Throughout the past year or so, I have repeatedly become a target of banks trying to get to me to sign up for ” easy credit cards”. Capital One, Barclays and American Express have all sent me application forms – which have all gone in the bin.
I don’t want an easy credit card or any credit card for that matter. I currently have no income but I love to shop, which means a credit card would just be lethal for me. I’m living off savings that I managed to gather during my gap year between college and university, while I gain experience in the journalism field in order to get my career going. And because I have a rather high (though diminishing) bank balance for an unemployed person, credit card companies repeatedly try to tempt me with 0% on purchases or balance transfers for 12 months or so.
But it’s not going to work. I’m good with my money and granted, some of the cards offer good deals, but I am by no means in a steady living situation at the moment and I don’t want the responsibility of a credit card. I want my money in one place and I want one method of spending it – through my debit card.
I thought my own bank might understand this. After all, they see what goes in and out (and out, and out) of my account and should know I have no regular income. Yet when I made a trip to a branch of Lloyds TSB to simply check something on a recent statement, I walked out with a credit card.
I visited the customer services desk and asked the advisor to check what I needed on the statement. She was very helpful and extremely chatty – telling me how nice my name was, asking me where it comes from etc. – all the while, probably looking at a big flashing sign on her screen saying ‘Detain Customer Now – Credit Card Opportunity.’
So after my query was dealt with, I was asked if I was interested in reviewing my account as there were some offers I may qualify for. But the answer ‘No, I really don’t have the time’ doesn’t really wash with sales people so she swiftly said she could get one of her colleagues to explain my options to me and that it would only take a few minutes.
Off she went and after waiting for about 10 minutes, I was taken into a back office to meet the colleague. With a massive smile the colleague said she had been told I didn’t have much time and asked if I had to get to work. Thinking quickly, as I was unemployed, I said I just had some things to do. So instead of being guided through the details of whatever account or card they were planning to throw at me, a succession of application forms suddenly found their way in front of me.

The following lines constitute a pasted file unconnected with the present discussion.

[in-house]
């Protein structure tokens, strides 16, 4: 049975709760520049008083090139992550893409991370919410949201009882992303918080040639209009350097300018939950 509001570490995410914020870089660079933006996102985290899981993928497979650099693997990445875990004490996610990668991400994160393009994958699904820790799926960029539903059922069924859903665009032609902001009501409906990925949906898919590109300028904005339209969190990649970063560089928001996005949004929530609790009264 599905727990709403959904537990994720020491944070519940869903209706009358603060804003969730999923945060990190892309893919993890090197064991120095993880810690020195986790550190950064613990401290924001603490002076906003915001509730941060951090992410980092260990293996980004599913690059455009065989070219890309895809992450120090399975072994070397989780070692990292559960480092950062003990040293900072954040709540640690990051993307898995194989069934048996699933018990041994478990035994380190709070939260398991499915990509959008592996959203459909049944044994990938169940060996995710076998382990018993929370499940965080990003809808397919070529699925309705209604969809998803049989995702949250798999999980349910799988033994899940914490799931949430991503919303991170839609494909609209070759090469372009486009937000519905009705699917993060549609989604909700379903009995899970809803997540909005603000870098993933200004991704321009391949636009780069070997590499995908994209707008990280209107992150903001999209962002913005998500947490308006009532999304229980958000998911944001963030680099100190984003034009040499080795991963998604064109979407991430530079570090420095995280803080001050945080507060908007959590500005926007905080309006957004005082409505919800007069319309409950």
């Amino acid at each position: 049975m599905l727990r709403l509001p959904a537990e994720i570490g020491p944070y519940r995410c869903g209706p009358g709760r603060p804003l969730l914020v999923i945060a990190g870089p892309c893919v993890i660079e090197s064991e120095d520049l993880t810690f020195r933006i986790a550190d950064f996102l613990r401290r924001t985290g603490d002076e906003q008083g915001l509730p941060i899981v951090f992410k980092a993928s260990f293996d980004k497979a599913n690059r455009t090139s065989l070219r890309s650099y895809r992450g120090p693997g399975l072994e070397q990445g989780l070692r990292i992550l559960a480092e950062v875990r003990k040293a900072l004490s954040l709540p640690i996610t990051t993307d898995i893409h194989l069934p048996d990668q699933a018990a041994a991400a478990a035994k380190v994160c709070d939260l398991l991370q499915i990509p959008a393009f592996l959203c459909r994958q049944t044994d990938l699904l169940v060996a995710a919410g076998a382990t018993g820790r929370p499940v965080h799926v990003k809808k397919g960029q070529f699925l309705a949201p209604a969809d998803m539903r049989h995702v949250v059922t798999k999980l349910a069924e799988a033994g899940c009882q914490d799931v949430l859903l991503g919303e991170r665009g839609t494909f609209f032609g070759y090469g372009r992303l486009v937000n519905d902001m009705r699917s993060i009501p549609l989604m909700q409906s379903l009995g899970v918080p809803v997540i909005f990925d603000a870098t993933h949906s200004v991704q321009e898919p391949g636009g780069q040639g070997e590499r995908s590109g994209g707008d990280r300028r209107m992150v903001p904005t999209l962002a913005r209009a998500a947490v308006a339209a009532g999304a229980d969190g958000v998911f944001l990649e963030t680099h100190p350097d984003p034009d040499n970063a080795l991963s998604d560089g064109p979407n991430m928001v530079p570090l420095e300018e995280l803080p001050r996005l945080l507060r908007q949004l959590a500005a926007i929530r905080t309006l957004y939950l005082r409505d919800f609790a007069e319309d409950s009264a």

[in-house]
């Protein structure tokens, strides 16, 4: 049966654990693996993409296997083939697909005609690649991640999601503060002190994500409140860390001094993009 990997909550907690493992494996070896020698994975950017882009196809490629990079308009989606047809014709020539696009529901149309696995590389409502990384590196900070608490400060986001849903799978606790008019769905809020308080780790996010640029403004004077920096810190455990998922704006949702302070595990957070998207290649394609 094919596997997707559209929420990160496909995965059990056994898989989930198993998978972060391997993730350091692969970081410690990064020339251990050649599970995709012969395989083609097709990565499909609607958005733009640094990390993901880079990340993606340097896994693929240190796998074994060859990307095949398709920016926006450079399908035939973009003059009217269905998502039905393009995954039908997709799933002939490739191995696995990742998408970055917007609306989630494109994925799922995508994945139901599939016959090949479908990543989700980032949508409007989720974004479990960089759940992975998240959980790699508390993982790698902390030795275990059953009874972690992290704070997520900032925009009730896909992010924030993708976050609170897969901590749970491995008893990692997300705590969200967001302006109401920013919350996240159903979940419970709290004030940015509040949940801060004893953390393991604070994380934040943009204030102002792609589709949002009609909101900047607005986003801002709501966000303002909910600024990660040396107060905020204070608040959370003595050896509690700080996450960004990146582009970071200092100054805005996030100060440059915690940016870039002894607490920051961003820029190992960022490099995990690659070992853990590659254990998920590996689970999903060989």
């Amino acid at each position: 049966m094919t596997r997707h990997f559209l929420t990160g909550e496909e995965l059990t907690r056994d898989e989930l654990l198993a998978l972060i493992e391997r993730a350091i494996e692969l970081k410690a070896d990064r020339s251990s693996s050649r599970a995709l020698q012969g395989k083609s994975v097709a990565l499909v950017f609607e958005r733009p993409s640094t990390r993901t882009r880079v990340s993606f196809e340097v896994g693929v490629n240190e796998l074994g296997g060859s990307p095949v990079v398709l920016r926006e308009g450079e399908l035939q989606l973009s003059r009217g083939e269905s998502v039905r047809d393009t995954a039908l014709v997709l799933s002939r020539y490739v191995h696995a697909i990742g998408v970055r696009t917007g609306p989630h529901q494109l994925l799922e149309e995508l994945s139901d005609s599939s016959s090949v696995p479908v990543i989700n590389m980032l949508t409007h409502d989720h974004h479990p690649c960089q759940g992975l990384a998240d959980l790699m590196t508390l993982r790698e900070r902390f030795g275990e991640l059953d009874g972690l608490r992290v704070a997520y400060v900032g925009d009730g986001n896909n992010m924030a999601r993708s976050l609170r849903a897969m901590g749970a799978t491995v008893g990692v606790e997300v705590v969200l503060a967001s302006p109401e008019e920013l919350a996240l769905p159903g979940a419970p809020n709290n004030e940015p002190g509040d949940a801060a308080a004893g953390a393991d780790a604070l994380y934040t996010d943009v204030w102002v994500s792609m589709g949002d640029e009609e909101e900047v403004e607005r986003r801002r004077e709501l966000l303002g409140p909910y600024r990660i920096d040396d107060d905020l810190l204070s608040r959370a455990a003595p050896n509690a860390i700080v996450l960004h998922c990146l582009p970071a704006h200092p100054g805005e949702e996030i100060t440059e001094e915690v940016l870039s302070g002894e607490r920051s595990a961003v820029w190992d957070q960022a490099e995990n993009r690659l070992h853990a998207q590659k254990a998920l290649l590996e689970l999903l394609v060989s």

Before I could even say ‘Credit card’ I was being signed up for one. And I didn’t even know which one until I walked outside and had a proper look at the form. The colleague couldn’t have been more uninformative if she’d tried.
I sat there as the colleague bustled about with papers and I did think about telling her I really wasn’t interested but quickly thought against it. I’ll sign the papers, I thought, but I won’t activate the cards or use them and your plan to get an unemployed soon-to-be-graduated student into owning a 15.9% Airmiles Duo account will have failed.
I think what shocked me more than being almost forced into signing up for a credit card I didn’t want was the fact that while the colleague confused herself with all the papers, she asked me about where I worked – to which I replied I had been made redundant but, 5 months on, was still waiting for redundancy pay.
So she knew I was unemployed, she knew I had been made redundant with no pay and yet she was very happy to sign me up to the Airmiles Duo account that comes with a Mastercard and an American Express card and earns airmiles on money spent on them. What she thought an unemployed student might purchase with one of these cards and where spending money for all the travel and holidays might come from, I have no idea. Slight negligence on behalf of Lloyds TSB, I feel.